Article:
Saturday, August 29-8:30pm
The Riverside Theatre - 91 Claremont Ave. - NYC
General Admission - $10 (Seniors & Students: $8)
TICKETS: call Box Office 212-870-6784 or click HERE www.TheRiversideTheatre.org
Friday, September 18 - Midnight
Saturday, September 19 - Midnight SUNSHINE CINEMA - 143 East Houston Street - NYC
$12.50 GENERAL; $8.50 SENIOR (64+); $8.50 CHILD (-12)
Information: 212-330-8182 - Movie Line: 212-330-8182 or click HERE
“Made in Jamaica” is a powerful portrait of the leaders of a Jamaican music movement that has become a worldwide phenomenon. The film tells the story of how artists on a small island nation in the Caribbean of only three million people took their human experience and turned it into songs full of emotions that resonate around the world.” Reggae is Jamaica’s blues: a music of both desperation and hope.
Reggae music sprang into life in the 70’s. It was the first time that a third world country had made its voice heard on such a large scale. Instantly recognizable, the reggae sound is a celebration of life itself. Now a new generation of reggae artists has emerged and its fathers are still in Jamaica.
The Dance Hall, emerging from reggae, is drawing large crowds across the globe. At its origin, the Dance Hall concept is heavily influenced by religious overtones. Like rap music, Dance Hall’s message is powerful and straightforward, with lyrics about sex, violence, and social issues, including much on women’s rights.
The film showcases performances by the best Reggae and Dance Hall artists ever assembled. Made in Jamaica explores the multifaceted reality of Reggae music through interviews with and musical performances by such artists as Capleton, Elephant Man, Bunny Wailer, Toots & the Maytals, Bounty Killer, Gregory Isaacs, Tanya Stephens, Beres Hammond, Third World, Lady Saw, Sly Dunbar & Robbie Shakespeare, Joseph Current, Vybz Kartel, Shiah Coore, Koolant, Alaine, Doc Marshall, Brick & Lace, Blessed and Bogle.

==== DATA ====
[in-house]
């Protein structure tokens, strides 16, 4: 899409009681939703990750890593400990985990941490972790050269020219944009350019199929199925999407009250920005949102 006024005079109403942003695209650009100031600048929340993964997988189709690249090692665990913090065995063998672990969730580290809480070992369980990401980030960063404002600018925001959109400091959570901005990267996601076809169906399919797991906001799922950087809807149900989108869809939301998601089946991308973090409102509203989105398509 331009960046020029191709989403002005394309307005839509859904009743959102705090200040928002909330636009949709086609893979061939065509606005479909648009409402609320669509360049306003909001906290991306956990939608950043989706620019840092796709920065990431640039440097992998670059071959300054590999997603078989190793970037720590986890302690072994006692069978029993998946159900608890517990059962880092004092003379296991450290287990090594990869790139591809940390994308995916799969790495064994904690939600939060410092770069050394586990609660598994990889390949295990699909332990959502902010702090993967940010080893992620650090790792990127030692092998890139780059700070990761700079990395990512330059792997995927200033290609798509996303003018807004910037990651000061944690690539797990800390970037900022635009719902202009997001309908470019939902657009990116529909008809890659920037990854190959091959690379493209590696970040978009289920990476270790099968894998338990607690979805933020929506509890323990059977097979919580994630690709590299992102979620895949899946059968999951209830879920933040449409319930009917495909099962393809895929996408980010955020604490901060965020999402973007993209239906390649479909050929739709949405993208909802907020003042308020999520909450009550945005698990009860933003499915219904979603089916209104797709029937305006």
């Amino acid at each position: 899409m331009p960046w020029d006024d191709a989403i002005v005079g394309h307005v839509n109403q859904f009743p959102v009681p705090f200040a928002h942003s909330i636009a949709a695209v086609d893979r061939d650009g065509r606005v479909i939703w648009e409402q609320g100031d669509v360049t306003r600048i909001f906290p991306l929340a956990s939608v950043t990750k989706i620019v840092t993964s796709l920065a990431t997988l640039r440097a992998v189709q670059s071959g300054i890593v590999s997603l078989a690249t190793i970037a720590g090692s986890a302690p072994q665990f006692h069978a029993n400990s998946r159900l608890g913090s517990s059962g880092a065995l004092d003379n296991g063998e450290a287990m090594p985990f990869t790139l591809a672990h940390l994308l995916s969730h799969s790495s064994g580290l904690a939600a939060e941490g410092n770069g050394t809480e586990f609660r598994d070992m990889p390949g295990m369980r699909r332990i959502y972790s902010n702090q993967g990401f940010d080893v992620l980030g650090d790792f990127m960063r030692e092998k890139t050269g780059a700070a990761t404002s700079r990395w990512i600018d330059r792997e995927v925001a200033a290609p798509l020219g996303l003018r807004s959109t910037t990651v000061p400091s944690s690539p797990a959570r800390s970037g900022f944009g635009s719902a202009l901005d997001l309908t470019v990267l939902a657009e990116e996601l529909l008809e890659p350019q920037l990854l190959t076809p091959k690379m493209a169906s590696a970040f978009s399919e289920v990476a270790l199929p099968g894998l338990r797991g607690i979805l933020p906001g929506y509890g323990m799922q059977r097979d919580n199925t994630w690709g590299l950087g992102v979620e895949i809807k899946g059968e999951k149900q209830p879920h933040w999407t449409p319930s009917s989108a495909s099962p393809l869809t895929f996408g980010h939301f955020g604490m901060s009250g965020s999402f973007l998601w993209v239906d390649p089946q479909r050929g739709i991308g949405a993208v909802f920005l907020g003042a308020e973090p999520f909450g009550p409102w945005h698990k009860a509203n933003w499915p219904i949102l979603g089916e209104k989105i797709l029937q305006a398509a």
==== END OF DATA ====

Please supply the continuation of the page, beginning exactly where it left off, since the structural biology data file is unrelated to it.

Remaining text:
From their native ghetto to international fame, “Made in Jamaica” is the story of the artists who represent the Jamaican Dream.
“If you want to understand what is popular music, its power and its role in apostcolonial society like Jamaica; how the songs are able to do better than any study in sociology, translate thesufferings, the hopes, the dead-ends, the revolts, and the energy of all the people,then it is absolutely necessary to watch Made in Jamaica.” ~ LE NOUVELLE OBSERVATEUR
The women, their revolts, their devastating humour, their incredible force (the rappers Lady Saw and singer Tanya Stephens, who, in good health return against men and their sexism, both are absolutely amazing) illuminate this film, which takes into account one of the major upheavals of the island, the feminist revolution in the folds of society.